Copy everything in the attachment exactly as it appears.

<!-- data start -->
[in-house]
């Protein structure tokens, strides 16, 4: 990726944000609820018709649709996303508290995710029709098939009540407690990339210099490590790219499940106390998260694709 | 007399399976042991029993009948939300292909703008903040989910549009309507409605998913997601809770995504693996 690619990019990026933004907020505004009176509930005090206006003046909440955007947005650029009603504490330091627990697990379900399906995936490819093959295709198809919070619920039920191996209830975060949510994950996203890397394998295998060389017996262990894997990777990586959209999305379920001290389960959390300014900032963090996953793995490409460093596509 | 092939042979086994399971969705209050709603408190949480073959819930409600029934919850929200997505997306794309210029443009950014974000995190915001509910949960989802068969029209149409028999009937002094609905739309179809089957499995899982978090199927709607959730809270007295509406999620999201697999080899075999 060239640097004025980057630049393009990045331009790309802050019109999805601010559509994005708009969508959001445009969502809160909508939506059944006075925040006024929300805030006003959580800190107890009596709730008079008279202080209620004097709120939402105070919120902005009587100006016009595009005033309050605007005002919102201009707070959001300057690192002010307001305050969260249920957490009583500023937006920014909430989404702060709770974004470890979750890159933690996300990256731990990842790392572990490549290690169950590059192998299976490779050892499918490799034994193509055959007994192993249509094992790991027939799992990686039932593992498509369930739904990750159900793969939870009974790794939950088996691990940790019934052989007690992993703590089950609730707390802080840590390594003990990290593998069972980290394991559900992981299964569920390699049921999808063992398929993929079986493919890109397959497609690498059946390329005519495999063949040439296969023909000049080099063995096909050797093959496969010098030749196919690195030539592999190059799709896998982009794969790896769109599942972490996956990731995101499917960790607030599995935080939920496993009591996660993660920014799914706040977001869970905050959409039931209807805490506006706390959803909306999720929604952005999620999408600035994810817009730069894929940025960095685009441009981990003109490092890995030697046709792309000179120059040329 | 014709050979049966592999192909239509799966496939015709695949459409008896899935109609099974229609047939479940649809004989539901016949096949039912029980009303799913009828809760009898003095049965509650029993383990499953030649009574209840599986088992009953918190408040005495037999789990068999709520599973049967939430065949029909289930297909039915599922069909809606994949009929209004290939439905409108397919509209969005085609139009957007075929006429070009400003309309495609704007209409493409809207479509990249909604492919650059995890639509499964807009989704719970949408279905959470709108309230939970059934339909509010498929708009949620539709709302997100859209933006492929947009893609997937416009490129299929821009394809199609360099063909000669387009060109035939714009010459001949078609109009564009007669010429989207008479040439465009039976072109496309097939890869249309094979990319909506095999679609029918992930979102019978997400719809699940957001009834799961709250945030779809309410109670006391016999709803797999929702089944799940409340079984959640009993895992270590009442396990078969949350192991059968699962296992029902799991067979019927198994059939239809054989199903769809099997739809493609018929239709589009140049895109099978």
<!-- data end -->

[in-house]
């Protein structure tokens, strides 16, 4: 990726944000609820018709649709996303508290995710029709098939009540407690990339210099490590790219499940106390998260694709 | 007399399976042991029993009948939300292909703008903040989910549009309507409605998913997601809770995504693996 690619990019990026933004907020505004009176509930005090206006003046909440955007947005650029009603504490330091627990697990379900399906995936490819093959295709198809919070619920039920191996209830975060949510994950996203890397394998295998060389017996262990894997990777990586959209999305379920001290389960959390300014900032963090996953793995490409460093596509 | 092939042979086994399971969705209050709603408190949480073959819930409600029934919850929200997505997306794309210029443009950014974000995190915001509910949960989802068969029209149409028999009937002094609905739309179809089957499995899982978090199927709607959730809270007295509406999620999201697999080899075999 060239640097004025980057630049393009990045331009790309802050019109999805601010559509994005708009969508959001445009969502809160909508939506059944006075925040006024929300805030006003959580800190107890009596709730008079008279202080209620004097709120939402105070919120902005009587100006016009595009005033309050605007005002919102201009707070959001300057690192002010307001305050969260249920957490009583500023937006920014909430989404702060709770974004470890979750890159933690996300990256731990990842790392572990490549290690169950590059192998299976490779050892499918490799034994193509055959007994192993249509094992790991027939799992990686039932593992498509369930739904990750159900793969939870009974790794939950088996691990940790019934052989007690992993703590089950609730707390802080840590390594003990990290593998069972980290394991559900992981299964569920390699049921999808063992398929993929079986493919890109397959497609690498059946390329005519495999063949040439296969023909000049080099063995096909050797093959496969010098030749196919690195030539592999190059799709896998982009794969790896769109599942972490996956990731995101499917960790607030599995935080939920496993009591996660993660920014799914706040977001869970905050959409039931209807805490506006706390959803909306999720929604952005999620999408600035994810817009730069894929940025960095685009441009981990003109490092890995030697046709792309000179120059040329 | 014709050979049966592999192909239509799966496939015709695949459409008896899935109609099974229609047939479940649809004989539901016949096949039912029980009303799913009828809760009898003095049965509650029993383990499953030649009574209840599986088992009953918190408040005495037999789990068999709520599973049967939430065949029909289930297909039915599922069909809606994949009929209004290939439905409108397919509209969005085609139009957007075929006429070009400003309309495609704007209409493409809207479509990249909604492919650059995890639509499964807009989704719970949408279905959470709108309230939970059934339909509010498929708009949620539709709302997100859209933006492929947009893609997937416009490129299929821009394809199609360099063909000669387009060109035939714009010459001949078609109009564009007669010429989207008479040439465009039976072109496309097939890869249309094979990319909506095999679609029918992930979102019978997400719809699940957001009834799961709250945030779809309410109670006391016999709803797999929702089944799940409340079984959640009993895992270590009442396990078969949350192991059968699962296992029902799991067979019927198994059939239809054989199903769809099997739809493609018929239709589009140049895109099978």